This is our little effort to keep the fauna outside fed .....
and this is Frosty the snowman's table - look at the undisturbed cake of snow on it - all in one morning!! - The pictures are grainy because the snow was still falling - it was cold enough for icicles to form on the edge of the car door.
I received a package in the post with some weather appropriate items - I had collected some leaves and had their skeletons electroplated and made into pendants - I found a fabulous company in Scotland who will electroplate anything - even a human being if they stand still long enough! They do a good line in plating babies' first bootees and suchlike items. They made these most amazing pendants for me, and I shall be making them up into jewellery in the coming weeks. The leaves were all picked up during walks in and around the grounds of Coombe Abbey in Coventry - I just love that ex Cistercian monastery (who said there's no money in religion??), and the hotel now attached to it. Each leaf is only tiny - about one or two inches long - I wasn't sure how it would look and this was a trial run - I think they did a fabulous job, don't you?? Next time, I shall get a mix of tiny and larger leaves so I can make earrings as well.
I shall call this series 'The Leafy Glade' - just so they can be found easily on the website, and on the Facebook page.
I made my first piece of the Leafy Glade series with a silver birch leaf and fluorite cubes in grades of colour - the deepest purple to a pale sea green, with lucite Miracle beads in between - these beads are coated on the inside with a special substance, and this seems to make them glow in artificial light - amazing stuff!
Various crystals and garnets were wired to the bail, to provide some movement to the piece.
Tiny, 0.5" long bead caps were fashioned out of wire - and turned three dimensional by bending the petals outwards - hung on extra long stainless steel kidney wires - these are an hypoallergenic alternative to silver, and Hey Presto! Snowdrops! They are pretty, though I say so myself - I would wear them, except my ear lobes cannot take even the slightest weight and tear ever so easily - how I long to wear the chandeliers I make - but instead, just have to look at other people in them and drool over the loveliness of it.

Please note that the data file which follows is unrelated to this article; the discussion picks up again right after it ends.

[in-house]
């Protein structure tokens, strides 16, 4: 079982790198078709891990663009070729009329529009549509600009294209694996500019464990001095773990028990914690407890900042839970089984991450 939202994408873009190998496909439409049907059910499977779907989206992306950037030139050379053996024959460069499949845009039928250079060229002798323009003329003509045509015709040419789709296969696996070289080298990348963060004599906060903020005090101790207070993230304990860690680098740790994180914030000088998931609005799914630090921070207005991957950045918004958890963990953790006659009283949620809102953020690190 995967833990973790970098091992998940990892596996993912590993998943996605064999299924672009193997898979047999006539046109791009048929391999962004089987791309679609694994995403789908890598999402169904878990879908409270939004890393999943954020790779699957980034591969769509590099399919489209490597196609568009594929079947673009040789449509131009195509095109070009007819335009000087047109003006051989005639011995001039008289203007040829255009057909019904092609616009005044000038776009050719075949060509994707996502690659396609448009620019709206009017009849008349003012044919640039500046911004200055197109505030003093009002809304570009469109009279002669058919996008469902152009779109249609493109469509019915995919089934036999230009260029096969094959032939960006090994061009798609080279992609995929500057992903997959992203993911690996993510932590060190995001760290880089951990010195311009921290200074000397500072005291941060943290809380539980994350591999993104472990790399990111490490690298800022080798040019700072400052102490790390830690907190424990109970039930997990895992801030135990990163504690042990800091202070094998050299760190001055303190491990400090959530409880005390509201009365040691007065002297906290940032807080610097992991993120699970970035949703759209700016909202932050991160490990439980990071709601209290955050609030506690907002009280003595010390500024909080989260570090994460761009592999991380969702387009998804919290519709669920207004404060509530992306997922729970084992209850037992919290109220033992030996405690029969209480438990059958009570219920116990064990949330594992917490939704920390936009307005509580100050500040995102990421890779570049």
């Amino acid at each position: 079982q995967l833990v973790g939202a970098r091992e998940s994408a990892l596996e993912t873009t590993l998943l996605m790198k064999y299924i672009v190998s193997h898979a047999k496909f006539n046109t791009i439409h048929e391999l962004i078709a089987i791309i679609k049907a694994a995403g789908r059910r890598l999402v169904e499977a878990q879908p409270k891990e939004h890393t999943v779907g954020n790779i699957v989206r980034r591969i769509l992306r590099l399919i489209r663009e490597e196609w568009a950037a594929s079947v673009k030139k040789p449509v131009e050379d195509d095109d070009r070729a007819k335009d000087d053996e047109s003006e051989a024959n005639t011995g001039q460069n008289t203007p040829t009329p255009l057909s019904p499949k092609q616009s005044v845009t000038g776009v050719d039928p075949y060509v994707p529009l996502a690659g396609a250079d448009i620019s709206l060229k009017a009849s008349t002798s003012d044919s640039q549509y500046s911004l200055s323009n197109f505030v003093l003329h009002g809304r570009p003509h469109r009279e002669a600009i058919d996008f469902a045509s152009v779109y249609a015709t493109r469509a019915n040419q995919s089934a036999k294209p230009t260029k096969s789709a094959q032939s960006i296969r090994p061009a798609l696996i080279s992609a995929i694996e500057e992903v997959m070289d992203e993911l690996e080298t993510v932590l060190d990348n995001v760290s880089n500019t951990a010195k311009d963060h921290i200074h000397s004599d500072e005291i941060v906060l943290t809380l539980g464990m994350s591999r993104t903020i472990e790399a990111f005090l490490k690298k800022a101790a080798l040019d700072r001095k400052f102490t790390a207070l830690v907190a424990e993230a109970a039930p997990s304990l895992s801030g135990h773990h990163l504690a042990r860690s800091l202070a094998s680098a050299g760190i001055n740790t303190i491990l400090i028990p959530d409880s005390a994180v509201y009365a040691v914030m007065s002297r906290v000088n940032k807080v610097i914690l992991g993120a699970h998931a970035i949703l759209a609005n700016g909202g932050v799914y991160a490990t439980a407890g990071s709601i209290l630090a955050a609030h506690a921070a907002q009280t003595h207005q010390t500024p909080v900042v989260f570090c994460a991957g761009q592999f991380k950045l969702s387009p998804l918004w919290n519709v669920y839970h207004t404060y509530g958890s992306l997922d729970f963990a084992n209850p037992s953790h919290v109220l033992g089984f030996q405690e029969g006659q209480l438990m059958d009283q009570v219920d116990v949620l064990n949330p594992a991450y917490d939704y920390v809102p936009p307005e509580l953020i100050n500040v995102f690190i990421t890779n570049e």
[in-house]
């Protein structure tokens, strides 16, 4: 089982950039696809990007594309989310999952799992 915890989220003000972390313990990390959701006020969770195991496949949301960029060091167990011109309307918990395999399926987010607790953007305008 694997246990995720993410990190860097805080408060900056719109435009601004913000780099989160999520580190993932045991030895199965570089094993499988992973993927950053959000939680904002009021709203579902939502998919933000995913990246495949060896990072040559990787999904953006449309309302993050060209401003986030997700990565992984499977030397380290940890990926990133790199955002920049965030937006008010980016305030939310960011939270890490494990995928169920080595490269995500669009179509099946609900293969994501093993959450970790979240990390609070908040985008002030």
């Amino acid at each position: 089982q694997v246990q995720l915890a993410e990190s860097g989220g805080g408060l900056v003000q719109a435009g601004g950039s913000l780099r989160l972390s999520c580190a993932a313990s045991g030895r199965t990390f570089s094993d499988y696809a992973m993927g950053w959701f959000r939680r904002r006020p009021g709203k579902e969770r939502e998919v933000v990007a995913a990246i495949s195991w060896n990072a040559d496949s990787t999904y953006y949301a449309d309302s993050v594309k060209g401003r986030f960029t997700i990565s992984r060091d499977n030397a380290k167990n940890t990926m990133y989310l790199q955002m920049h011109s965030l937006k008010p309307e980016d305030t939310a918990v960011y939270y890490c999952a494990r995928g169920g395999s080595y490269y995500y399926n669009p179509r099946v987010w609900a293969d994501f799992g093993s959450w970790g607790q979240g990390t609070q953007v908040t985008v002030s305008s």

The snow meant that we were voluntarily housebound for four days - well, the weather was so awful, we just stayed in and kept warm. That meant I could hit the pasta machine and play - with clay. I made some 'potato chip' spacer beads - these look like what it says on the tin - potato chips - or for those in the UK - crisps, especially since I made them in a dull gold colour. Just to make it a bit more complicated, I imprinted a stamp on them (and practised what is known as 'Mica Shift' in the polymer clay world), and then figured out how to shine them to a glassy finish without using varnish - I love this medium - so many challenges. I was quite pleased with them when I finished, and put them into a necklace with some roughly faceted black tourmaline.
Apparently, ruffles are the way couture is going in spring ( and now I am a Fashionista?? - is there no end to my madness?? - no, don't answer that!!) and this necklace fits the bill - the polymer clay 'chips' look just like golden ruffles.
Kyanite is such a beautiful, ethereal blue, almost pearly - when put into silver tone jewellery, it has a cold, almost icy effect. I thought I'd try it out with the warmer tones of a copper maple leaf.
As I put the necklace together, I was transported back in time, walking in the grounds of the Abbey, picking and discarding leaves to bring back home to dip in chemicals to bring out their skeletons - and I remembered the bee that had been buzzing around on that sunny morning - almost the last bee of that year, so I decided to add it to the necklace - a wire bee, of course, with gauzy copper wings, that I eventually attached to the bail of the pendant, and threw in a few pressed glass flowers for good measure - a bit of whimsy - and of course I couldn't resist the pun - the necklace is called BEE HAPPY - sorry!
That's me for this week, catch you later, same time, same place
I'm Neena Shilvock, and I'm crazily addicted to jewellery. I've been designing and making quirky and interesting statement necklaces for the last five years and my passion hasn't cooled off one little bit - in fact it has got worse, such that I'm even dreaming jewellery.
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I would love to hear from you - please leave a comment on the blog or send an email to jewellerybycaprilicious(at)gmail.com